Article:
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Is There No Problem That Brexit Cannot Solve?

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It’s not uncommon to hear people bemoaning the manner in which Britain only ever produces low wage, low productivity, jobs. This is why real wages have been rising only slowly. What we need instead is a policy to force up productivity, thereby wages.

Hmm, OK, there’s at least the nub of reasonable economics in that, productivity is pretty much everything in the long run. So, how do we do this?

Perhaps we corral all the labour force into classrooms for three years so they can be properly taught critical race theory? Well, it’s an idea but modern academia seems not to raise productivity very much if we’re to be honest about it.

We could demand that wages be raised. Well, we could, although that leads to certain problems. It will be true that the productivity of those in work rises but at the expense of those priced out of work entirely.

We could, perhaps, restrict the availability of cheap labour. That would increase the pay of those working and also increase the pressure on employers to invest in raising productivity. Sounds like a plan even:

Experts estimate that there are currently between 10,000 to 15,000 empty roles in the meat processing industry, equal to more than 10pc of the entire workforce, with vacant roles ranging from factory cleaners and packers, to highly skilled butchers.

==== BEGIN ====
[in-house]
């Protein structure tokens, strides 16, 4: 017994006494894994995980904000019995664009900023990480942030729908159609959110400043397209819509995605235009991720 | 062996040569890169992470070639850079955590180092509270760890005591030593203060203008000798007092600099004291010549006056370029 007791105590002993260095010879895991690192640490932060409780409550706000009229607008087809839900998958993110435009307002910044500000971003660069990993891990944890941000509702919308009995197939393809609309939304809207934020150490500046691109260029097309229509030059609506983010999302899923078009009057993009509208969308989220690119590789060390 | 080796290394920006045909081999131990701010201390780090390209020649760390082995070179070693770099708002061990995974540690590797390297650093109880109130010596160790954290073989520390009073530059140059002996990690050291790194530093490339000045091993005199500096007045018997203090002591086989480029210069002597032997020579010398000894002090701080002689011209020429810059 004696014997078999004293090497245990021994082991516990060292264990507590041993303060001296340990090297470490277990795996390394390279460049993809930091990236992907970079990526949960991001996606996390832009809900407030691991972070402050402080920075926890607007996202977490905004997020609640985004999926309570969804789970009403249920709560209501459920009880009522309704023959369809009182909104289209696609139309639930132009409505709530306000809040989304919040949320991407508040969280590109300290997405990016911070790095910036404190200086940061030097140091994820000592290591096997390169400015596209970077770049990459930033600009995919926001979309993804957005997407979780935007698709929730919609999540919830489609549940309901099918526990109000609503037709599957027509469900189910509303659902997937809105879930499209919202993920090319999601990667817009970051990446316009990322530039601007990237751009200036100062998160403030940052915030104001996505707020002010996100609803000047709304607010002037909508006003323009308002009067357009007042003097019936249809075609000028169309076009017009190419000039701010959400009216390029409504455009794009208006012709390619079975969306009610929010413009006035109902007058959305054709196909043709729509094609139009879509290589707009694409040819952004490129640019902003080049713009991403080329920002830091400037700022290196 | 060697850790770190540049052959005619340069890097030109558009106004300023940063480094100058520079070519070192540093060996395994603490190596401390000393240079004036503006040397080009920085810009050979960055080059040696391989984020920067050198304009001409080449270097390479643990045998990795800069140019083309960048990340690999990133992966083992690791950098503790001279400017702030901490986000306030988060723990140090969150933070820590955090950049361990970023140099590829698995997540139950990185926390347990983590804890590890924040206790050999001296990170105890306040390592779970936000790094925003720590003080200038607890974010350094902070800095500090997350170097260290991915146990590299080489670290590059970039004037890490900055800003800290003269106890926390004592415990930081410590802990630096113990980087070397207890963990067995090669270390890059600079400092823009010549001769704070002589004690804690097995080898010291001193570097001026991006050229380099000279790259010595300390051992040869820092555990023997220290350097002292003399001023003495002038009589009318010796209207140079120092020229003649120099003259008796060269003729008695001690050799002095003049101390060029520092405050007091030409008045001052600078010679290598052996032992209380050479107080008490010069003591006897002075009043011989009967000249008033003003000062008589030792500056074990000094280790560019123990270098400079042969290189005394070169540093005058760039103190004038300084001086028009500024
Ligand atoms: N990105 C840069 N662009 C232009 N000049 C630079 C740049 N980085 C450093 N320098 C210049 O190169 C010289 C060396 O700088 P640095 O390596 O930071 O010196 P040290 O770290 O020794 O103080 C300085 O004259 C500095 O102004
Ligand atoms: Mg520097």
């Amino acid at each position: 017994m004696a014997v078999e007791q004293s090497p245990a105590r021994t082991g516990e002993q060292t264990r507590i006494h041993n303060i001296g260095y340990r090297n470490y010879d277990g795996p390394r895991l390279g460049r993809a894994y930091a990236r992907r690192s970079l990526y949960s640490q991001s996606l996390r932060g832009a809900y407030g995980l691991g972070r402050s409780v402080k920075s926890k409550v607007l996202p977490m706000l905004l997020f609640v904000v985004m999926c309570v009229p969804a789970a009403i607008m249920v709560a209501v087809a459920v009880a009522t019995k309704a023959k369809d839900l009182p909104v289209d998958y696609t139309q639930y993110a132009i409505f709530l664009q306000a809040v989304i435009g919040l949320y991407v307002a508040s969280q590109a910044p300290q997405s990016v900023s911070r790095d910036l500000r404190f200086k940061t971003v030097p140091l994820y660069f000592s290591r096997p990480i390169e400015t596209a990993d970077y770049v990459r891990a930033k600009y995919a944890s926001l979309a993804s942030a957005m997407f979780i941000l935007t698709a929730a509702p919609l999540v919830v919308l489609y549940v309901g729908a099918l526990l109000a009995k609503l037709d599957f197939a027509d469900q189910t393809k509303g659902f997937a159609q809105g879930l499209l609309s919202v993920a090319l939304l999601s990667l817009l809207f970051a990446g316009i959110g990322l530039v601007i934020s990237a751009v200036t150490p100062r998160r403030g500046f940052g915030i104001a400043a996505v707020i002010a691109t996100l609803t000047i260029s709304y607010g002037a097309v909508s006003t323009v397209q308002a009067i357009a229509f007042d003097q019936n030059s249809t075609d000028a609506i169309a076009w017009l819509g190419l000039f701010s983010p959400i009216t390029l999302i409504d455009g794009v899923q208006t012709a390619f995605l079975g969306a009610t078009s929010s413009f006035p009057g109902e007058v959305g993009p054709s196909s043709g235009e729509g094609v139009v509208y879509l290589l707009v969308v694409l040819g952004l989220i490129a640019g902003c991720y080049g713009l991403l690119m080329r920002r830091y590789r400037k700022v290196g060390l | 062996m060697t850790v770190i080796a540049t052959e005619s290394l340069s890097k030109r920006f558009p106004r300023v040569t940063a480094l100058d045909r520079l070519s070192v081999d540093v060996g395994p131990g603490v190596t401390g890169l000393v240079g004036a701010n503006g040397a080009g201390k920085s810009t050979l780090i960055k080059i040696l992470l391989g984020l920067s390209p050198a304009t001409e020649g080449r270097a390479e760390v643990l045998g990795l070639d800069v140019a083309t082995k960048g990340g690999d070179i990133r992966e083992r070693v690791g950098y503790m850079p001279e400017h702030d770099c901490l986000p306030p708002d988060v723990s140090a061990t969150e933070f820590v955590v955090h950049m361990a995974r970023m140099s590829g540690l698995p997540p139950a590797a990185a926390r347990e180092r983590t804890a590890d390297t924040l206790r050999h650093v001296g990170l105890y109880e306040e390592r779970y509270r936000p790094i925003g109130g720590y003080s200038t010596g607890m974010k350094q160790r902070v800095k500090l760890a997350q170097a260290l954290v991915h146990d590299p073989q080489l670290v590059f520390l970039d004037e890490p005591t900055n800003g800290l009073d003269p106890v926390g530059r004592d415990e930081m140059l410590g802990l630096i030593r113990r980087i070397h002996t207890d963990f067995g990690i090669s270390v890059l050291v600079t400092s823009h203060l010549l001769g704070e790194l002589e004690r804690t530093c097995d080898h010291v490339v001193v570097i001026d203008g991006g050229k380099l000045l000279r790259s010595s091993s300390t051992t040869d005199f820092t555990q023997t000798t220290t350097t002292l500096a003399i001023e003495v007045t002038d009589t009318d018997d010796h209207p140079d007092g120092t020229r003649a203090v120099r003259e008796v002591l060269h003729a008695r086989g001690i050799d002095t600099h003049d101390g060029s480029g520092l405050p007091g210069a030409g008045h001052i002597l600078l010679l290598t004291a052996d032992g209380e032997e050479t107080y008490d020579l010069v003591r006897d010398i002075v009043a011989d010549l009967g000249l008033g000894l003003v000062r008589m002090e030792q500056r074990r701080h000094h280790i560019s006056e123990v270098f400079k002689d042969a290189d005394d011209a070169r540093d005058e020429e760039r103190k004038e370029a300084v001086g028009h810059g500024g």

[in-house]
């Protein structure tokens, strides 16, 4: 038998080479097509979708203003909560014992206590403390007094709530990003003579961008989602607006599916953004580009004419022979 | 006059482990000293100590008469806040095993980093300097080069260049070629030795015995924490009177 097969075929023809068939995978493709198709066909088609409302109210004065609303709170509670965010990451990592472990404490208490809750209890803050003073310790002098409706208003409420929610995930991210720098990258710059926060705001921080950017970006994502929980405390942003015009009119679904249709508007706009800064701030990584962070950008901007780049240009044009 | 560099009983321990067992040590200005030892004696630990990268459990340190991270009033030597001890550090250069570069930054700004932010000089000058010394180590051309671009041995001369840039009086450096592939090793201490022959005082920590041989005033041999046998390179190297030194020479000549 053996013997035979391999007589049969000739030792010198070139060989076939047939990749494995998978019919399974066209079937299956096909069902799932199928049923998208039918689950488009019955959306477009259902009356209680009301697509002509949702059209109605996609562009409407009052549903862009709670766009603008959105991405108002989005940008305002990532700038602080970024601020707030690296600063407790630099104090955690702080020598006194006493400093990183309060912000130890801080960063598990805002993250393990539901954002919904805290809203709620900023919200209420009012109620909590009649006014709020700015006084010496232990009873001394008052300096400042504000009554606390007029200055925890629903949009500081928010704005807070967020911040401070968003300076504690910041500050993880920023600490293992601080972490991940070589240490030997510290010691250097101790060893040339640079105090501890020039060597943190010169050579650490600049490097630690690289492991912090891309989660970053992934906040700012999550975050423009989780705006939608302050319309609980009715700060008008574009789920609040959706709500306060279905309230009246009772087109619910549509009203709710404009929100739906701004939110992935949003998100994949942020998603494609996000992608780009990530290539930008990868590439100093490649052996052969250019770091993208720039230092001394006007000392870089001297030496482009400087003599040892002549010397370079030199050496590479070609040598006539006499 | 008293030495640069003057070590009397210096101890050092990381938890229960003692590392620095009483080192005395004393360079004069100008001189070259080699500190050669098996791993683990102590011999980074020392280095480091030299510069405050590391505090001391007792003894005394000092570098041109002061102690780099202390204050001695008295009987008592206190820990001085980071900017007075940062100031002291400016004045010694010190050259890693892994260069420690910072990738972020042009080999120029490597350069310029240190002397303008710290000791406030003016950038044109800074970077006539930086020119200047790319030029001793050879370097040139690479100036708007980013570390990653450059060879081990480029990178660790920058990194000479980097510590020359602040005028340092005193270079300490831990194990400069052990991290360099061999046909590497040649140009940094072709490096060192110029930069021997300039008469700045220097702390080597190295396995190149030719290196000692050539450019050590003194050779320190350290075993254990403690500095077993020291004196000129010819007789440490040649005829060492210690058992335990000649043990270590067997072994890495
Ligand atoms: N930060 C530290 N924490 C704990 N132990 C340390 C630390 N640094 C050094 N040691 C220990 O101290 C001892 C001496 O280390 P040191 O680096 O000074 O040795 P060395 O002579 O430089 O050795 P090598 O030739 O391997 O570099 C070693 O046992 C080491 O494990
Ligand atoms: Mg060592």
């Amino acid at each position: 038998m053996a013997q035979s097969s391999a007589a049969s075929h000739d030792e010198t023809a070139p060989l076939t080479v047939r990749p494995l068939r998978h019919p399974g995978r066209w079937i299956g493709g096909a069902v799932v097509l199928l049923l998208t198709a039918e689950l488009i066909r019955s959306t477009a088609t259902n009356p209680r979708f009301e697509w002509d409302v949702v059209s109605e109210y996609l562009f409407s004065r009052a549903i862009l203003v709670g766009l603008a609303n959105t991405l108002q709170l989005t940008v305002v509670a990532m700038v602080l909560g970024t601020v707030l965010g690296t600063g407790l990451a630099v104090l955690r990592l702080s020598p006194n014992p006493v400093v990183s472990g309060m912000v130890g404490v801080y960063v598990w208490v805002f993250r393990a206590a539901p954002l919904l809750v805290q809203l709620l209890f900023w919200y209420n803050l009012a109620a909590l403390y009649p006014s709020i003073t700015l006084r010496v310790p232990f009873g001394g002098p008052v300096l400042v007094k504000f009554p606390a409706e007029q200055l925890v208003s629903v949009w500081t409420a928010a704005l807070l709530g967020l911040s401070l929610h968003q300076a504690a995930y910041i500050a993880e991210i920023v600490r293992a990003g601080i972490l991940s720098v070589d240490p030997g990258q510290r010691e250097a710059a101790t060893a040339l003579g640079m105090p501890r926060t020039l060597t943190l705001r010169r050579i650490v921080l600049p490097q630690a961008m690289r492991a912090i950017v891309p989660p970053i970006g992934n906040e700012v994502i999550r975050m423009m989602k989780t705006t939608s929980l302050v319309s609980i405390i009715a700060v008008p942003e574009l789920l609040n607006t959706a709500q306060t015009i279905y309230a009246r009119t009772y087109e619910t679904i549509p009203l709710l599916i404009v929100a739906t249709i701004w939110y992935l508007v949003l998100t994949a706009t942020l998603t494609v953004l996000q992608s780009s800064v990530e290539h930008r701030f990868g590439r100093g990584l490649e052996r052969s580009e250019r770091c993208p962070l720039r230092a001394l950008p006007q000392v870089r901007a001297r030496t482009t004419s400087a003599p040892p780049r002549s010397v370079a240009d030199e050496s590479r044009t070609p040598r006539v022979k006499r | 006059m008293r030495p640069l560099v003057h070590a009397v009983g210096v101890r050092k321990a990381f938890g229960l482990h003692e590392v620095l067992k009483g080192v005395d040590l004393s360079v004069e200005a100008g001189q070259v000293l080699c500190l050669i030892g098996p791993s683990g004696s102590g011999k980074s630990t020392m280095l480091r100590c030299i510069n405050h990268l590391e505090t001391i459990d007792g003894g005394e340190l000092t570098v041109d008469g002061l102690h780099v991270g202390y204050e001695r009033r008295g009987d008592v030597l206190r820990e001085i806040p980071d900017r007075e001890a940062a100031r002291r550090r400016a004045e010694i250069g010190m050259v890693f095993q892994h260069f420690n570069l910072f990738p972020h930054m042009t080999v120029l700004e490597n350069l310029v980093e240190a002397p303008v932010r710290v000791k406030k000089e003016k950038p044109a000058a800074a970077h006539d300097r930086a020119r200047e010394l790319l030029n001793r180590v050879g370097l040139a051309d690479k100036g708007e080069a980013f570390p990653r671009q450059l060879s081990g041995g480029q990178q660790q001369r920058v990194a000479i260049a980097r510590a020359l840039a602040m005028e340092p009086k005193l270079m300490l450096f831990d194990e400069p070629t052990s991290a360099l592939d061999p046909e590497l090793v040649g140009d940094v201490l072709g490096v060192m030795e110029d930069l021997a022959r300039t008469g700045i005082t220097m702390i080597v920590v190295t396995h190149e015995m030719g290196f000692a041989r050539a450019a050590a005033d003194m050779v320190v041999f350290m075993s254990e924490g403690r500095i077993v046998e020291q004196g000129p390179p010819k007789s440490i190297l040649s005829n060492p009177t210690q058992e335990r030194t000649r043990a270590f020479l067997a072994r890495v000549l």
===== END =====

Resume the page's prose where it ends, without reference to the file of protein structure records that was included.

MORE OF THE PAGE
Hmm.

Up until recently, many meat processing posts had been filled by EU nationals, in particular people from Eastern Europe. In some factories, EU nationals accounted for as much as 80pc of the workforce.

But, since the pandemic hit, many of those have gone back to their home countries, with travel restrictions preventing them from returning. Britain’s post-Brexit visa rules, meanwhile, have stopped others from the bloc from filling empty positions because workers in the meat industry don’t meet the set amount of points needed to enter under the new immigration system.

OK, so Brexit creates the skill and labour shortage.

Shortages are most acute in one specific area: butchers, a highly skilled role which requires 18 months of training. “That’s what we’re really lacking,” Nick Allen, chief executive of the British Meat Processors Association (BMPA), says.

OK.

Up until late last year, a government advisory committee had been recommending that butchers be placed on the shortage occupation list (SOL) to make it easier for businesses to employ foreigners post-Brexit.

But we’ve already got a system which allows that:

“Butchers can still be sponsored as skilled workers where an employer is offering a salary of at least £25,600, in line with other non-shortage occupations.”

Cool. We’ve a shortage of butchers, the pay for butchers will rise, we’ve also a system in place to ensure that this is not too extreme a rise in costs in the industry.

We seem to be done, eh? Is there any problem which Brexit doesn’t solve?

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